SSL VPN best practices

Securing remote access to network resources is a critical part of security operations. SSL VPN allows administrators to configure, administer, and deploy a remote access strategy for their remote workers. When not in use, SSL VPN can be disabled.

Choosing the correct mode of operation and applying the proper levels of security are integral to providing optimal performance and user experience, and keeping your user data safe.

The below guidelines outline selecting the correct SSL VPN mode for your deployment and employing best practices to ensure that your data are protected.

Information about SSL VPN throughput and maximum concurrent users is available on your device's datasheet; see Next-Generation Firewalls Models and Specifications.

Tunnel mode

In tunnel mode, the SSL VPN client encrypts all traffic from the remote client computer and sends it to the FortiGate through an SSL VPN tunnel over the HTTPS link between the user and the FortiGate.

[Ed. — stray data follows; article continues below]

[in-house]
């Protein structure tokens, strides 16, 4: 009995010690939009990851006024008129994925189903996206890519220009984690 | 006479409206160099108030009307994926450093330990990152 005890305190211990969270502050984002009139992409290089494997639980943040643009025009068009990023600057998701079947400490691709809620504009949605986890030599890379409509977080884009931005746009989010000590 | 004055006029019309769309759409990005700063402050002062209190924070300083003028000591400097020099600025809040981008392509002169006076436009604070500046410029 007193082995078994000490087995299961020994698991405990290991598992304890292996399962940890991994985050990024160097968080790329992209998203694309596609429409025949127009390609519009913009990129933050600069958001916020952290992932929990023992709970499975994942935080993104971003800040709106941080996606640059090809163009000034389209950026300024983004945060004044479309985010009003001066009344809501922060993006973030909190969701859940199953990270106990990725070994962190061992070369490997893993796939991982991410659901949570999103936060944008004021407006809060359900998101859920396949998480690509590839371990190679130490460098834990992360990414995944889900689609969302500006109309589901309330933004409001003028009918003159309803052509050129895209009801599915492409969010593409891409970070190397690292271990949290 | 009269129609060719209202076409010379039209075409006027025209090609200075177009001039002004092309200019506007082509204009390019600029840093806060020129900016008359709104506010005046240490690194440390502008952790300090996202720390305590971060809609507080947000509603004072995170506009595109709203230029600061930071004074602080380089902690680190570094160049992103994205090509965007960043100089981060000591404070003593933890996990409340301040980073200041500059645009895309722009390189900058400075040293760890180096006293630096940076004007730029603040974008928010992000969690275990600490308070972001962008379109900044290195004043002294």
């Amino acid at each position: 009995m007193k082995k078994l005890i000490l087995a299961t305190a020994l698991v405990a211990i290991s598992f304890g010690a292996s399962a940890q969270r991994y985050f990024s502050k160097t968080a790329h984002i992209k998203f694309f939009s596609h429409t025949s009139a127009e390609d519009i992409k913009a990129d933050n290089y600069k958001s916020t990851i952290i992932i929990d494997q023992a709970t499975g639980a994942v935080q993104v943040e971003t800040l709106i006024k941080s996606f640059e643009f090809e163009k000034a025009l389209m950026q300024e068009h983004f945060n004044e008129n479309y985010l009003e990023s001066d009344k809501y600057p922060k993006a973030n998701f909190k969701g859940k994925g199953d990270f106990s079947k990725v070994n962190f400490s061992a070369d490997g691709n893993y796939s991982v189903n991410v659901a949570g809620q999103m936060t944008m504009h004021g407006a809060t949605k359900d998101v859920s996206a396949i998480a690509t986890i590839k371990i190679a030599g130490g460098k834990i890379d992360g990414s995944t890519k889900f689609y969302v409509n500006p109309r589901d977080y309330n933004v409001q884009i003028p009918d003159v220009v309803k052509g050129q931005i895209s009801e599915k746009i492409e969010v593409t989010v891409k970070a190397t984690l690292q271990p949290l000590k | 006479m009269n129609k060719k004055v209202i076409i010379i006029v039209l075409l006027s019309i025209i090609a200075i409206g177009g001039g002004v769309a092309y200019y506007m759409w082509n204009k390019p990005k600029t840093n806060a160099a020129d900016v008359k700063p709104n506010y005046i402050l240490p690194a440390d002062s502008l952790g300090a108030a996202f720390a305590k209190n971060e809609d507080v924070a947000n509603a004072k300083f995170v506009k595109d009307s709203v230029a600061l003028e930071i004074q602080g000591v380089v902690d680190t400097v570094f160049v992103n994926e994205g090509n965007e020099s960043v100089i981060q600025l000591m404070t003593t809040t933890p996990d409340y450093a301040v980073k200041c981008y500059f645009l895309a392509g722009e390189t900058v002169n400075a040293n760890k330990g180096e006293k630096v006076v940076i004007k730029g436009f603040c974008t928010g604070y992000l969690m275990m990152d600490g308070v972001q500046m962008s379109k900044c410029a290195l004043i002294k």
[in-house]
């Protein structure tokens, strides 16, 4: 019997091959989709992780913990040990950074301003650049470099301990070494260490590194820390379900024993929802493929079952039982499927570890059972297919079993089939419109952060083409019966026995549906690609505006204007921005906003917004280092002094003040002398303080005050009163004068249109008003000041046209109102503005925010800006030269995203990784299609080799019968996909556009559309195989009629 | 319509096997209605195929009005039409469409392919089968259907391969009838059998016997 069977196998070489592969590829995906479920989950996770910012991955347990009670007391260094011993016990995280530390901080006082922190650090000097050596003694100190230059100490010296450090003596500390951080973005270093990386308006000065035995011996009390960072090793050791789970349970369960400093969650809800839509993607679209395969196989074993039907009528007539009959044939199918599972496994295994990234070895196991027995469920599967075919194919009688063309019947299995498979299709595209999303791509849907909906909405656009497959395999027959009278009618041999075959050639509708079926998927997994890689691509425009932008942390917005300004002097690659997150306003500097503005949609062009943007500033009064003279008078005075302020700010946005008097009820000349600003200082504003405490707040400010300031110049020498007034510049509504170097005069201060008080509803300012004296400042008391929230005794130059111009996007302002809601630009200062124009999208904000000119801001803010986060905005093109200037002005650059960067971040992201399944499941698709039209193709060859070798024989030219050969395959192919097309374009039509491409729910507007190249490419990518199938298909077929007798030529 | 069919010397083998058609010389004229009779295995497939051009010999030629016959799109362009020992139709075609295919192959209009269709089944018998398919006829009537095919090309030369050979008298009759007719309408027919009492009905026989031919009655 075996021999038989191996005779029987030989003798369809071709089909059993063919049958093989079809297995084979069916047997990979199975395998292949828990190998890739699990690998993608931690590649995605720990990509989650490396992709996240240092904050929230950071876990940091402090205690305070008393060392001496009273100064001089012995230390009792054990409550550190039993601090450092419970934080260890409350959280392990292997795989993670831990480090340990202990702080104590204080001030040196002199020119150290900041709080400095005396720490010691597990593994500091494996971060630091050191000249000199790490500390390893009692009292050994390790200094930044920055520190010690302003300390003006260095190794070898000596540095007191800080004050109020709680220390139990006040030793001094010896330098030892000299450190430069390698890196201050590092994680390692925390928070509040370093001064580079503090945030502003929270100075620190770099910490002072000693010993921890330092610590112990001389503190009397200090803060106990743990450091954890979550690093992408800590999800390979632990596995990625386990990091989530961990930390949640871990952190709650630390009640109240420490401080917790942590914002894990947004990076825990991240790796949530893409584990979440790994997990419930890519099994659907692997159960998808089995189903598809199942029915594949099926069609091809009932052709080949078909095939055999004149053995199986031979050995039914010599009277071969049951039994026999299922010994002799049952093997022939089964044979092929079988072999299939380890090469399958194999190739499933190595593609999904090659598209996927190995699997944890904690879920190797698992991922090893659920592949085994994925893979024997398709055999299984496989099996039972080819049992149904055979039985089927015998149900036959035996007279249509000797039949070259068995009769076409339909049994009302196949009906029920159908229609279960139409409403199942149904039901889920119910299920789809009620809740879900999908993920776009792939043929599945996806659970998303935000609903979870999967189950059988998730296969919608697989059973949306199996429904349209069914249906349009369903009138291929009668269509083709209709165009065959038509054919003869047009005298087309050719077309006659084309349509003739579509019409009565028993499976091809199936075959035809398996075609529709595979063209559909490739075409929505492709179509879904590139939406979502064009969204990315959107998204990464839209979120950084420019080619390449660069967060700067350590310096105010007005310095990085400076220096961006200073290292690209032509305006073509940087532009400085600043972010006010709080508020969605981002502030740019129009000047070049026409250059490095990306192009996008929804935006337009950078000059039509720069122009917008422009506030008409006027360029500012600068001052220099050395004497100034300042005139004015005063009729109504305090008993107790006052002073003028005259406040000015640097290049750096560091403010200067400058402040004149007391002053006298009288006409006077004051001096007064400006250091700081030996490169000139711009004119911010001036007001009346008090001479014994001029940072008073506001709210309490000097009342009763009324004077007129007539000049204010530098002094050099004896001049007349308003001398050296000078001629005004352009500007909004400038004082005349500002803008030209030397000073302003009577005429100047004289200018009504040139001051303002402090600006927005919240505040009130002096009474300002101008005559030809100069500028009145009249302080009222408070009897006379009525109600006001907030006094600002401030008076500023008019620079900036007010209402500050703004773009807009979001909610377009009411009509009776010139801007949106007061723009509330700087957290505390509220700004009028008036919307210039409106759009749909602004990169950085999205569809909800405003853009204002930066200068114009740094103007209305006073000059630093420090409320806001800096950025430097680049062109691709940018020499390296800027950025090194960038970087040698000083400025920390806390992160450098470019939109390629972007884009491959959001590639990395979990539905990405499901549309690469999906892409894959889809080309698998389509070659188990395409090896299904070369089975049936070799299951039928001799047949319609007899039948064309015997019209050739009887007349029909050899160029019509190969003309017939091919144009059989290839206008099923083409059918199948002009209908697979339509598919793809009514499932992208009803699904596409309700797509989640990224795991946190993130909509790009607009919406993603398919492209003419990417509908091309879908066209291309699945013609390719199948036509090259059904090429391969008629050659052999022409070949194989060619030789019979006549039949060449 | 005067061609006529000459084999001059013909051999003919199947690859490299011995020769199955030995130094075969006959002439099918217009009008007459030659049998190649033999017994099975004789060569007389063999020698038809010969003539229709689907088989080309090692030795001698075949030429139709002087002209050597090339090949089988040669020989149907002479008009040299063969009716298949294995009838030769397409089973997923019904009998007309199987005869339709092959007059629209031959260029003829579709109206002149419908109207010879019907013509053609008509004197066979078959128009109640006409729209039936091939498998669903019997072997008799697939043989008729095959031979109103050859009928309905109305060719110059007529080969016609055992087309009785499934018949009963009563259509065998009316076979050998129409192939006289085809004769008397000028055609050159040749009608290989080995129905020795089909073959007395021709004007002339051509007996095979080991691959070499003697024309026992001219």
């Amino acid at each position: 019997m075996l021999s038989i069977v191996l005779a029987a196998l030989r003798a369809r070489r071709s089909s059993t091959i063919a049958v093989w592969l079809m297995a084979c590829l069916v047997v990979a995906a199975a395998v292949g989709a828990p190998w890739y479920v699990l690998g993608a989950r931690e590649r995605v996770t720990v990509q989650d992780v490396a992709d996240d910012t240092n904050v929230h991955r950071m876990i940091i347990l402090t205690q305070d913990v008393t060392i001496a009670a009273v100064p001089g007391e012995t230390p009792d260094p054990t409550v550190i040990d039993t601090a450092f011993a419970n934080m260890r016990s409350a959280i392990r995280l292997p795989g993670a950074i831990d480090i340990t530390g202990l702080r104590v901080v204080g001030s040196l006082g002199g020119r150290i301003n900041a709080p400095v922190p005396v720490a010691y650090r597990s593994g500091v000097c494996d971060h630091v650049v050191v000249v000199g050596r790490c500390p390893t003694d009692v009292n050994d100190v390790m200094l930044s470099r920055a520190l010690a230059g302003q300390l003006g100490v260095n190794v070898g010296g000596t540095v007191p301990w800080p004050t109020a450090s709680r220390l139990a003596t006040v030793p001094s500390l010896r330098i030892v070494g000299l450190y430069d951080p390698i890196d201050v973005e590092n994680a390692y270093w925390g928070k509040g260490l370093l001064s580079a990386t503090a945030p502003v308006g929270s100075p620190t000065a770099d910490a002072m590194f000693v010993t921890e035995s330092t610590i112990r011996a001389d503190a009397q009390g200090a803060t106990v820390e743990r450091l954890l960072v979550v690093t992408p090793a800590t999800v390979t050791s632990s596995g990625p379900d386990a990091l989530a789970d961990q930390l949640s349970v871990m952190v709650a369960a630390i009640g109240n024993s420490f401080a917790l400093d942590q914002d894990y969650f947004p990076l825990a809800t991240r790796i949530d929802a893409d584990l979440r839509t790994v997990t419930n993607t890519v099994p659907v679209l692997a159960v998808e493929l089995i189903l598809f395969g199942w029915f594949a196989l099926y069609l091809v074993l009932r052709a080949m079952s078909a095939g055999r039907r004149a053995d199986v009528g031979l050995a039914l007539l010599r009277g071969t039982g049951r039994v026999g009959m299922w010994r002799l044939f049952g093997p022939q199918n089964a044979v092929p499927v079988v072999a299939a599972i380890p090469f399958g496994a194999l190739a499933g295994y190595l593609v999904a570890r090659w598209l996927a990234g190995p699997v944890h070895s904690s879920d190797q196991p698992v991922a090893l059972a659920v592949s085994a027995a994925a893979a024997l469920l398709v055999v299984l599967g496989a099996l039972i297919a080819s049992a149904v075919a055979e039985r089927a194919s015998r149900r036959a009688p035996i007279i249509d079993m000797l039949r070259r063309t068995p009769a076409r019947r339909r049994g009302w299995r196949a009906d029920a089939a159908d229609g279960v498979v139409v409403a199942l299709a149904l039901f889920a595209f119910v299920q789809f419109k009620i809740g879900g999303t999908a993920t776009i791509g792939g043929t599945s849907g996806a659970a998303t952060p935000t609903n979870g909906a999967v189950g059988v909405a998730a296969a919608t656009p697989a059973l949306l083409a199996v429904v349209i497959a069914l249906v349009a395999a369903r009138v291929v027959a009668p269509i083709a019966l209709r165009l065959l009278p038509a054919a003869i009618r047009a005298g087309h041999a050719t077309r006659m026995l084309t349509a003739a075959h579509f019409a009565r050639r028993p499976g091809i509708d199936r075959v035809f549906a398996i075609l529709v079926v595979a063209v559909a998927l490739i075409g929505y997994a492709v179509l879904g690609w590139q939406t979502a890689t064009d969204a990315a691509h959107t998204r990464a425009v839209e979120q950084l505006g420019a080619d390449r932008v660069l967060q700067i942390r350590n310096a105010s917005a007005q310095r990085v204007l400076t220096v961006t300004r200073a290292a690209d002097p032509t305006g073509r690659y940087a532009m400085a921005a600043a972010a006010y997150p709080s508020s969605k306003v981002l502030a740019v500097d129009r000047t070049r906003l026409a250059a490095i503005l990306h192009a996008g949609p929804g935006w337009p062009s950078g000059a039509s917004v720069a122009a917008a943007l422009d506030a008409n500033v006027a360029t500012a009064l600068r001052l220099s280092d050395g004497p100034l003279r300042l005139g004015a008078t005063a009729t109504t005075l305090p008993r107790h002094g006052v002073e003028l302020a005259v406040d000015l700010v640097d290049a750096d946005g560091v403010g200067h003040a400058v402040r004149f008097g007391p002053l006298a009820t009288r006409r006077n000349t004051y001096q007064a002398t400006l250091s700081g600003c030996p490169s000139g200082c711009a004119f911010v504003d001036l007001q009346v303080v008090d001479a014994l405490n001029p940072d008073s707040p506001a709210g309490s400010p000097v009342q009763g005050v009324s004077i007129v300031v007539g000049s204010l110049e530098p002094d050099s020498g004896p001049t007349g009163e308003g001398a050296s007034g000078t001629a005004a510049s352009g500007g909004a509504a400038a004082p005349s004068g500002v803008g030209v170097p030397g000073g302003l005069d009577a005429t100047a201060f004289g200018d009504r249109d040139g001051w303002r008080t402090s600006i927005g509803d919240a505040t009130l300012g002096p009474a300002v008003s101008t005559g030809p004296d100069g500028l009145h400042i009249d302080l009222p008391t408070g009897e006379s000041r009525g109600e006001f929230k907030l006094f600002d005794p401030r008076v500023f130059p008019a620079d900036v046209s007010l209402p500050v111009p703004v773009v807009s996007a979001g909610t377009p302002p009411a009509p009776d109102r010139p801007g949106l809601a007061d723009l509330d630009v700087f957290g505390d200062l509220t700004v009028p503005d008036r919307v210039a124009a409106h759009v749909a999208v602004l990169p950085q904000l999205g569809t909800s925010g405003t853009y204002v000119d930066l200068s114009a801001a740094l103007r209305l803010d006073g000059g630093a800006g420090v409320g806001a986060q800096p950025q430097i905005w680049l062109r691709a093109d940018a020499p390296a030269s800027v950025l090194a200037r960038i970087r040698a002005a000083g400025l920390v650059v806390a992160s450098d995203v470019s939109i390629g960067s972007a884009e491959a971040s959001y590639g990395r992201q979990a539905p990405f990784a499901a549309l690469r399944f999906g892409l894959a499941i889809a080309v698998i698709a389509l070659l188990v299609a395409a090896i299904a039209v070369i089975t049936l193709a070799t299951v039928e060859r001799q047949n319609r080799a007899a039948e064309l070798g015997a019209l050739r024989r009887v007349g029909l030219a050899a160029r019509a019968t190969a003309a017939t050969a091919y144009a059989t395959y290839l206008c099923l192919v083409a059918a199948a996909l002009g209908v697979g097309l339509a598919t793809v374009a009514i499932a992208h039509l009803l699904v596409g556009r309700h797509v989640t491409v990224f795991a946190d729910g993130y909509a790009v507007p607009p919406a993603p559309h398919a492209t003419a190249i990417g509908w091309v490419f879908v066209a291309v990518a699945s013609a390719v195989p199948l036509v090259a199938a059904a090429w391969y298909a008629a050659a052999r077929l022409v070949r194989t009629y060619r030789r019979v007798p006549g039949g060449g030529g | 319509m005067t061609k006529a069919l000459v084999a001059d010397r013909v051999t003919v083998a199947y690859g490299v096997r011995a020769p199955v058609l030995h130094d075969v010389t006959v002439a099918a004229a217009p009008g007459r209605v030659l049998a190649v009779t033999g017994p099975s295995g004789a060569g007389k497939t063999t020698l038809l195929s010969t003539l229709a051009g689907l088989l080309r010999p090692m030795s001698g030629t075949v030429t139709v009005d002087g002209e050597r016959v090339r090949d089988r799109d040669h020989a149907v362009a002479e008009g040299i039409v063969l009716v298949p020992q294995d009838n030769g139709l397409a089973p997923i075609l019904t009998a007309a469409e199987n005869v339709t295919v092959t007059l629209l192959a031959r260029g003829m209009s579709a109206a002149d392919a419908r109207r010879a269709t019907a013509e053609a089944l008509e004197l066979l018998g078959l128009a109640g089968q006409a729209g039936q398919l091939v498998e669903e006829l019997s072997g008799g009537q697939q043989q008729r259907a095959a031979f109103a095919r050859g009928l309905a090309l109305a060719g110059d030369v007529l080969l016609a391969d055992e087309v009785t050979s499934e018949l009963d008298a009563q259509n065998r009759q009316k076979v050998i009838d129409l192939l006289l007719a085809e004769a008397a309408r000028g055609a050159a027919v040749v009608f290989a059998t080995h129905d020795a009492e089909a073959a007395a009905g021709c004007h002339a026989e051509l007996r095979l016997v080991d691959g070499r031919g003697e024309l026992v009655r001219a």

The FortiGate establishes a tunnel with the client, and assigns a virtual IP (VIP) address to the client from a range reserved addresses. While the underlying protocols are different, the outcome is very similar to a IPsec VPN tunnel. All client traffic is encrypted, allowing the users and networks to exchange a wide range of traffic, regardless of the application or protocols.

Use this mode if you require:

  • A wide range of applications and protocols to be accessed by the remote client.
  • No proxying is done by the FortiGate.
  • Straightforward configuration and administration, as traffic is controlled by firewall policies.
  • A transparent experience for the end user. For example, a user that needs to RDP to their server only requires a tunnel connection; they can then use the usual client application, like Windows Remote Desktop, to connect.

Full tunneling forces all traffic to pass through the FortiGate (see